Building more dams and water allocation is what matters to our readers when it comes to water in NSW.
The Land conducted a comprehensive online water survey to find out what reader's thought about some of the big water issues affecting NSW, what recent rain meant and what rainfall was needed to break the drought.
Of the 138 people surveyed, 33 per cent listed dams at the top of their water concerns with 26pc saying water allocations was one of the biggest water issues facing NSW. More than half (54pc) wanted the government to build more dams to help alleviate some of NSW's water woes.
"The survey tells you the story about the wisdom of the masses, that we are going to have to build more dams and that's the theme across much of the state," said NSW Farmers' president James Jackson, who has analysed the results of The Land survey.
"As we get more prolonged droughts, we need to be able to store more water."
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Mr Jackson drew on his own experience in this drought in which his ground water system "held up" but his dams were empty and he had to cart water for domestic needs.
"Like I found my storage wanting, so did a lot of other towns, and the government who found public storages were left wanting," he said.
"This drought has exposed some weaknesses in models and the public storage network as well. Our ground reserves have been depleted and we need to store more in the profile, which is part of the equation."
To ensure water supply for inland towns, Mr Jackson said water could be managed by novel ways like aquifer recharge (pumping surface water into aquifers in times of plenty), which could be one of the options on the table.
Other concerns raised in the survey were the cost of water and the government's management of water.
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Despite widespread rainfall, only 1.5pc of the state is not in drought according to the Department of Primary Industries' combined drought indicator.
So it is no surprise of those surveyed that 85pc need more than 200 millimetres to break the drought, while just 3pc don't need any more rainfall at this stage.
This year to date 23 people had 151-200mm, 22 had 51-100mm, while only three recorded well over 500mm.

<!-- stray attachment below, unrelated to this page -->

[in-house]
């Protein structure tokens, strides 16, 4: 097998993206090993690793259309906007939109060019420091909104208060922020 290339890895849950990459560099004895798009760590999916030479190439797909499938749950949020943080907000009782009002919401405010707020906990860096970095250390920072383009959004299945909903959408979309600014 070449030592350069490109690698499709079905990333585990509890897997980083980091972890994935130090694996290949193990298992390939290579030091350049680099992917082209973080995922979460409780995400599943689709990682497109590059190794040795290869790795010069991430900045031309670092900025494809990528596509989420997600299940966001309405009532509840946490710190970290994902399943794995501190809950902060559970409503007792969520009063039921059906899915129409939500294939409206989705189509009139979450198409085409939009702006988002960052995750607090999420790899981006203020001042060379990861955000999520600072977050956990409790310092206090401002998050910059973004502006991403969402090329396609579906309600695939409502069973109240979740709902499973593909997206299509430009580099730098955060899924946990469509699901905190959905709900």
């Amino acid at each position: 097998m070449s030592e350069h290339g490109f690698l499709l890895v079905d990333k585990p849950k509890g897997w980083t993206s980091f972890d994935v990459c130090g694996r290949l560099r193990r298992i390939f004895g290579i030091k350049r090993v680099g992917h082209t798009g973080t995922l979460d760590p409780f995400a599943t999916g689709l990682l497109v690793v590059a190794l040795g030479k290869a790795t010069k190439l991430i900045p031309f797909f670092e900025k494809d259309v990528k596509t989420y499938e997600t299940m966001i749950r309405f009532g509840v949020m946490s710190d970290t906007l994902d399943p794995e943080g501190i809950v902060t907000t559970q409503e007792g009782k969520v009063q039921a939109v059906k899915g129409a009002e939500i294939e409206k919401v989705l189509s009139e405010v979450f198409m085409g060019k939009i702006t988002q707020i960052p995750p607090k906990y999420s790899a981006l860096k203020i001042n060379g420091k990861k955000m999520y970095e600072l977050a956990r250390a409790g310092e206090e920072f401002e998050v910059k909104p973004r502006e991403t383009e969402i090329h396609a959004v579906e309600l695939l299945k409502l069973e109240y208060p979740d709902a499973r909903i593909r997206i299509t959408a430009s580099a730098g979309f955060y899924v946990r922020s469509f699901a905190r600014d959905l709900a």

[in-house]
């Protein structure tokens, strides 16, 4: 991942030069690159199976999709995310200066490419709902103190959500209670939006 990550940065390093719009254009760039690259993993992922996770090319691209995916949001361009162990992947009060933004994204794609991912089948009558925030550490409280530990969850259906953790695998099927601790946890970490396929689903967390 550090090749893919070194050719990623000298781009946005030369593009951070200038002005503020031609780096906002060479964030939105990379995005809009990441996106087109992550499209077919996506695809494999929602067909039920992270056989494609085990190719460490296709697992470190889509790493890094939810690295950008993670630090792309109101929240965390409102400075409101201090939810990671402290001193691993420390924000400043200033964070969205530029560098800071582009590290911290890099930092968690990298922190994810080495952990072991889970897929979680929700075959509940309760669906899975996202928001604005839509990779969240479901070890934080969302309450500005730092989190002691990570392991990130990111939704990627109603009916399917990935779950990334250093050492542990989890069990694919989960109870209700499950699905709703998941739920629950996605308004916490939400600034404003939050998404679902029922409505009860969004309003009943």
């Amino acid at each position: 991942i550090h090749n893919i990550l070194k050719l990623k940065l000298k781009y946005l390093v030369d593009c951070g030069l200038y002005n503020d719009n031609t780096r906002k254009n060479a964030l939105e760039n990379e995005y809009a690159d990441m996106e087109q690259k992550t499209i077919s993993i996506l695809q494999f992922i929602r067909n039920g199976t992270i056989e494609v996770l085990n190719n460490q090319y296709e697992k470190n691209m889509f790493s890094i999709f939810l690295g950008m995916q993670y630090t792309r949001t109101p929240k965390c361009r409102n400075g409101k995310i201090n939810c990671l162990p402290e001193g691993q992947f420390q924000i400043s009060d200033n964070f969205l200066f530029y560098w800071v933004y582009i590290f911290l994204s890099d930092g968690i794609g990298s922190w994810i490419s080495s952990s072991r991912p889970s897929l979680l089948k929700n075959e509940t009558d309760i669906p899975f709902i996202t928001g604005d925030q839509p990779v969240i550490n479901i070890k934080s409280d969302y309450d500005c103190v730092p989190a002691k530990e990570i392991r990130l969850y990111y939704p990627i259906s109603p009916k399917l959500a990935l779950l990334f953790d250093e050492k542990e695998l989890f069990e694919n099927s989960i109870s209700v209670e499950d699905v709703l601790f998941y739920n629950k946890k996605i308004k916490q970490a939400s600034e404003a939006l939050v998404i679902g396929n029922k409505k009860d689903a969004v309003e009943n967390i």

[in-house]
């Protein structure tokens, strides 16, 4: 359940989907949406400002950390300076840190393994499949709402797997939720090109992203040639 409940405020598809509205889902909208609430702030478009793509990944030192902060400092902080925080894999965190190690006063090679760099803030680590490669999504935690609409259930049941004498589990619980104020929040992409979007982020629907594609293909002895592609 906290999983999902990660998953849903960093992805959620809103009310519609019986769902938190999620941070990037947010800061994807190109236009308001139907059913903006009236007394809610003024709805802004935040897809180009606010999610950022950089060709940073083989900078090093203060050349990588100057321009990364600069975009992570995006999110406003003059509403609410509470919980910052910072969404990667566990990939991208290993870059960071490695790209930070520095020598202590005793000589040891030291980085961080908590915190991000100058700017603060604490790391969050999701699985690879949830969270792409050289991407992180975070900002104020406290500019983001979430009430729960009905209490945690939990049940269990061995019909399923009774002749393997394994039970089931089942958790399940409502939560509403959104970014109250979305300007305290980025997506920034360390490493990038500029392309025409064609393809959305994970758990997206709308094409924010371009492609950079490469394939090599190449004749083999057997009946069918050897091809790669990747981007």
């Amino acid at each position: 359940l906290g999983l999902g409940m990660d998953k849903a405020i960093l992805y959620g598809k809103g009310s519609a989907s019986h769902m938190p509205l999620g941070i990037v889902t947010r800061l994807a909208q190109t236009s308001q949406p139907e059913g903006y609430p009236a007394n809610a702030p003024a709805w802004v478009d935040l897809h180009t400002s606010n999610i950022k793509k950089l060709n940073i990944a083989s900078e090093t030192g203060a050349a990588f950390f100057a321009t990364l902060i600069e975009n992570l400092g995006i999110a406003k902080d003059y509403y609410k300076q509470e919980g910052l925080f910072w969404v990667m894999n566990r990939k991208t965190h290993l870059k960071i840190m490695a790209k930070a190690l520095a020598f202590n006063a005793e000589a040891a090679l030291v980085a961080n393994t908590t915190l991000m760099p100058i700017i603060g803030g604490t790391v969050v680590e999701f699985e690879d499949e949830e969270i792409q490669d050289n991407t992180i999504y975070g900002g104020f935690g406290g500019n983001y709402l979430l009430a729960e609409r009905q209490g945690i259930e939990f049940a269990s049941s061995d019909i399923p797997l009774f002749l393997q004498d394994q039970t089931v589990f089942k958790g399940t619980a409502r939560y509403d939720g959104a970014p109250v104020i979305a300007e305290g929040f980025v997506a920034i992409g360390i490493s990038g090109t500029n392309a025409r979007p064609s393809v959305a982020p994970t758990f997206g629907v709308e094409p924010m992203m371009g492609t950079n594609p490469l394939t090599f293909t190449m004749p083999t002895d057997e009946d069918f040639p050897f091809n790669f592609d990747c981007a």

Last year, 29 people managed to secure 201-250mm, but it was well below 2018, with 22 people recording 151-200m.
The years of 2016 and 2017 saw a jump with more people seeing falls over 500mm, with 65 and 35 people surveyed respectively. It was the same story for how full people's soil profile was with 86 only having 0-40pc.
Mr Jackson said recent rainfall was a good start but there needed to be another event with further planting rain for people to be able to sow winter cereals.
"It's obvious people got good rain especially on the coastal strip but as soon as you get further west it's patchy and many missed out," he said.
Of those surveyed, 67 carted water, 20 of carted carted less than 20,000 litres while 18 carted more than 100,000L. Four people spent more than $100,000 on carting water and 47 spent under $5000.
Mr Jackson said water infrastructure for on-farm storage would be a key focus once this drought broke so that farmers were better equipped for future dry conditions.
"We will need to make sure we don't get caught short next time," he said.
"If the government is keen on resilience, it will need to make sure water infrastructure on-farm was best practice."
Due to lack of rain only 53pc surveyed did not harvest a summer crop.
Meanwhile, several dams hit hard by the ongoing drought have experience a reprieve with recent rain seeing the first inflows for years and a minor increase to dam levels, WaterNSW says. Keepit Dam, which services the town of Walgett as well as other needs on the Namoi River, has seen the best increase, rising to 11.2pc from 0.6 pc just weeks earlier. Rainfall has seen 21 gigalitres flow into Keepit in the past few weeks, which is now holding 53GL, up from 9GL at the same time last year.
Copeton Dam has seen 18GL of inflows bringing levels up to 10.8pc, an incerase from 9.3pc a week earlier.
Chaffey Dam has had limited inflows with increases from 13pc to 14.4pc.